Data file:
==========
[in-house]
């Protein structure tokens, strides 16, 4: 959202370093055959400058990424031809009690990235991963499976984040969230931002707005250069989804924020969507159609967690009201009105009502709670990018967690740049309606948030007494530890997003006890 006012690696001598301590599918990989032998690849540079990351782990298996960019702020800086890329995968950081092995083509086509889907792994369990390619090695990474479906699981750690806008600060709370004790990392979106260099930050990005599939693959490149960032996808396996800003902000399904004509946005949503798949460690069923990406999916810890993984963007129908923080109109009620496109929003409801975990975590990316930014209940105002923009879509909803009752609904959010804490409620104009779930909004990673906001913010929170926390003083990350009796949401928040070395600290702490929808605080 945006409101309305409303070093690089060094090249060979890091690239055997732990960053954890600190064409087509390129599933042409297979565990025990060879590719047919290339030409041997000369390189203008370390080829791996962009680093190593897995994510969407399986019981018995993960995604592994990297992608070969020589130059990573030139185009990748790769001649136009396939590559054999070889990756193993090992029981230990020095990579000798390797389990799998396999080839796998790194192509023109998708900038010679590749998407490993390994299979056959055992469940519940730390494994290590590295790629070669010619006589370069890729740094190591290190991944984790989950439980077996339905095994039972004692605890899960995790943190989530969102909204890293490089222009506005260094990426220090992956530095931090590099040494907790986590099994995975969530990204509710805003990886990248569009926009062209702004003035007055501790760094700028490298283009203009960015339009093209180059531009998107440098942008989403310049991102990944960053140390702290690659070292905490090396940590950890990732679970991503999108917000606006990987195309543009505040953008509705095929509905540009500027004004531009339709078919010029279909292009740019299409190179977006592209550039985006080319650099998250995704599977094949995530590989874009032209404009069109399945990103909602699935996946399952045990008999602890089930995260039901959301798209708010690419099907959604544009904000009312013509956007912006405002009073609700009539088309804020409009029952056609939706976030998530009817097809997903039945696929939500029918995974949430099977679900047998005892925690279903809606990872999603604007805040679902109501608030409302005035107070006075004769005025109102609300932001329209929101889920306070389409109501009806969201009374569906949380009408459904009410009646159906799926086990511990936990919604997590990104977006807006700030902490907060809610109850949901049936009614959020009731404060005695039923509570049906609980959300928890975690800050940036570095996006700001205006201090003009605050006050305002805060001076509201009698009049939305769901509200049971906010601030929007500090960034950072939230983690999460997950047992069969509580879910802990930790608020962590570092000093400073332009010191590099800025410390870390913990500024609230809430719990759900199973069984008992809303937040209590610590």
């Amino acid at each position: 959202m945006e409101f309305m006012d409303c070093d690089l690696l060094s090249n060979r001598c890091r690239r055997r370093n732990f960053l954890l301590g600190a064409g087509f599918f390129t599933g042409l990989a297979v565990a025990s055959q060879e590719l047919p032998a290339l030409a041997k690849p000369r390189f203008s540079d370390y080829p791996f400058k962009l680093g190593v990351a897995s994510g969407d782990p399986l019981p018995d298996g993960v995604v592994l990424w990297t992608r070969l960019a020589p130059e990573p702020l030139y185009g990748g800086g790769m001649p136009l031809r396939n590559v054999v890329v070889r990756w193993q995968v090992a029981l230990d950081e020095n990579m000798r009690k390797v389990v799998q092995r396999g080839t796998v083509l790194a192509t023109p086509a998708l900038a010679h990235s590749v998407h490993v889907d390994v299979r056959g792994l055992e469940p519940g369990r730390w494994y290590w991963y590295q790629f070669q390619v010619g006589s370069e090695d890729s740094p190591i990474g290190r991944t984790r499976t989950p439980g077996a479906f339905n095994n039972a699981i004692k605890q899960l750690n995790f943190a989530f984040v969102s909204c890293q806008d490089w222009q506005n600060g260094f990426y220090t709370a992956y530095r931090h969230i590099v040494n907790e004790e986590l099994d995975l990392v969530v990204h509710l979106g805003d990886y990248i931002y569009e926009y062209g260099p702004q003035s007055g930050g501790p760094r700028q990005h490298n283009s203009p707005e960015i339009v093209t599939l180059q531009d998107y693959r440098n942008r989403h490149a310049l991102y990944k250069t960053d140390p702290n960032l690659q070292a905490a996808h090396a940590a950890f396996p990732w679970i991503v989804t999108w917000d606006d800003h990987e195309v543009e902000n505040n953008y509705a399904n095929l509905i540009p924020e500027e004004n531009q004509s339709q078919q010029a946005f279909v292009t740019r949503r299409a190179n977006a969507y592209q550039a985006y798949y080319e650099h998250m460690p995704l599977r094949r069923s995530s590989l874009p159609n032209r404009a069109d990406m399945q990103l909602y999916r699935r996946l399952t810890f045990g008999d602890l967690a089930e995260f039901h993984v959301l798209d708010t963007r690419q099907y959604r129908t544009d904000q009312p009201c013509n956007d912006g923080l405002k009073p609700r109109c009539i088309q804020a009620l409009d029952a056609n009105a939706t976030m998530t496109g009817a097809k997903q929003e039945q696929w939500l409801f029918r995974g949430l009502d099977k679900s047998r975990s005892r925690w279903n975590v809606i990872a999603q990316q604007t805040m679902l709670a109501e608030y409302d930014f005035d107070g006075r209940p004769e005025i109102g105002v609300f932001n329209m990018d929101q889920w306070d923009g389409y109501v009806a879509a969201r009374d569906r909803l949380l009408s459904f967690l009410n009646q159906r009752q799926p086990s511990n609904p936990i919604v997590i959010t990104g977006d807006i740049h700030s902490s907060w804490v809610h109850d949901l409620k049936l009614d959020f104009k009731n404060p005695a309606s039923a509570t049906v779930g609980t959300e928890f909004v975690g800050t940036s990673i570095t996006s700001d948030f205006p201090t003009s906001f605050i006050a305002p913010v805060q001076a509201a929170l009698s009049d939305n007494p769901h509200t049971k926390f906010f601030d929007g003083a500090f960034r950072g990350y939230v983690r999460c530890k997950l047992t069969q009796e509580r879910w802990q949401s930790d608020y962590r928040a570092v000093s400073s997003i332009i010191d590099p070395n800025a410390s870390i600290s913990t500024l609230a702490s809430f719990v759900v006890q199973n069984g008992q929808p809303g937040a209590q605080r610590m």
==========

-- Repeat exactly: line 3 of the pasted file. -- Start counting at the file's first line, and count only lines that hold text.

């Amino acid at each position: 959202m945006e409101f309305m006012d409303c070093d690089l690696l060094s090249n060979r001598c890091r690239r055997r370093n732990f960053l954890l301590g600190a064409g087509f599918f390129t599933g042409l990989a297979v565990a025990s055959q060879e590719l047919p032998a290339l030409a041997k690849p000369r390189f203008s540079d370390y080829p791996f400058k962009l680093g190593v990351a897995s994510g969407d782990p399986l019981p018995d298996g993960v995604v592994l990424w990297t992608r070969l960019a020589p130059e990573p702020l030139y185009g990748g800086g790769m001649p136009l031809r396939n590559v054999v890329v070889r990756w193993q995968v090992a029981l230990d950081e020095n990579m000798r009690k390797v389990v799998q092995r396999g080839t796998v083509l790194a192509t023109p086509a998708l900038a010679h990235s590749v998407h490993v889907d390994v299979r056959g792994l055992e469940p519940g369990r730390w494994y290590w991963y590295q790629f070669q390619v010619g006589s370069e090695d890729s740094p190591i990474g290190r991944t984790r499976t989950p439980g077996a479906f339905n095994n039972a699981i004692k605890q899960l750690n995790f943190a989530f984040v969102s909204c890293q806008d490089w222009q506005n600060g260094f990426y220090t709370a992956y530095r931090h969230i590099v040494n907790e004790e986590l099994d995975l990392v969530v990204h509710l979106g805003d990886y990248i931002y569009e926009y062209g260099p702004q003035s007055g930050g501790p760094r700028q990005h490298n283009s203009p707005e960015i339009v093209t599939l180059q531009d998107y693959r440098n942008r989403h490149a310049l991102y990944k250069t960053d140390p702290n960032l690659q070292a905490a996808h090396a940590a950890f396996p990732w679970i991503v989804t999108w917000d606006d800003h990987e195309v543009e902000n505040n953008y509705a399904n095929l509905i540009p924020e500027e004004n531009q004509s339709q078919q010029a946005f279909v292009t740019r949503r299409a190179n977006a969507y592209q550039a985006y798949y080319e650099h998250m460690p995704l599977r094949r069923s995530s590989l874009p159609n032209r404009a069109d990406m399945q990103l909602y999916r699935r996946l399952t810890f045990g008999d602890l967690a089930e995260f039901h993984v959301l798209d708010t963007r690419q099907y959604r129908t544009d904000q009312p009201c013509n956007d912006g923080l405002k009073p609700r109109c009539i088309q804020a009620l409009d029952a056609n009105a939706t976030m998530t496109g009817a097809k997903q929003e039945q696929w939500l409801f029918r995974g949430l009502d099977k679900s047998r975990s005892r925690w279903n975590v809606i990872a999603q990316q604007t805040m679902l709670a109501e608030y409302d930014f005035d107070g006075r209940p004769e005025i109102g105002v609300f932001n329209m990018d929101q889920w306070d923009g389409y109501v009806a879509a969201r009374d569906r909803l949380l009408s459904f967690l009410n009646q159906r009752q799926p086990s511990n609904p936990i919604v997590i959010t990104g977006d807006i740049h700030s902490s907060w804490v809610h109850d949901l409620k049936l009614d959020f104009k009731n404060p005695a309606s039923a509570t049906v779930g609980t959300e928890f909004v975690g800050t940036s990673i570095t996006s700001d948030f205006p201090t003009s906001f605050i006050a305002p913010v805060q001076a509201a929170l009698s009049d939305n007494p769901h509200t049971k926390f906010f601030d929007g003083a500090f960034r950072g990350y939230v983690r999460c530890k997950l047992t069969q009796e509580r879910w802990q949401s930790d608020y962590r928040a570092v000093s400073s997003i332009i010191d590099p070395n800025a410390s870390i600290s913990t500024l609230a702490s809430f719990v759900v006890q199973n069984g008992q929808p809303g937040a209590q605080r610590m």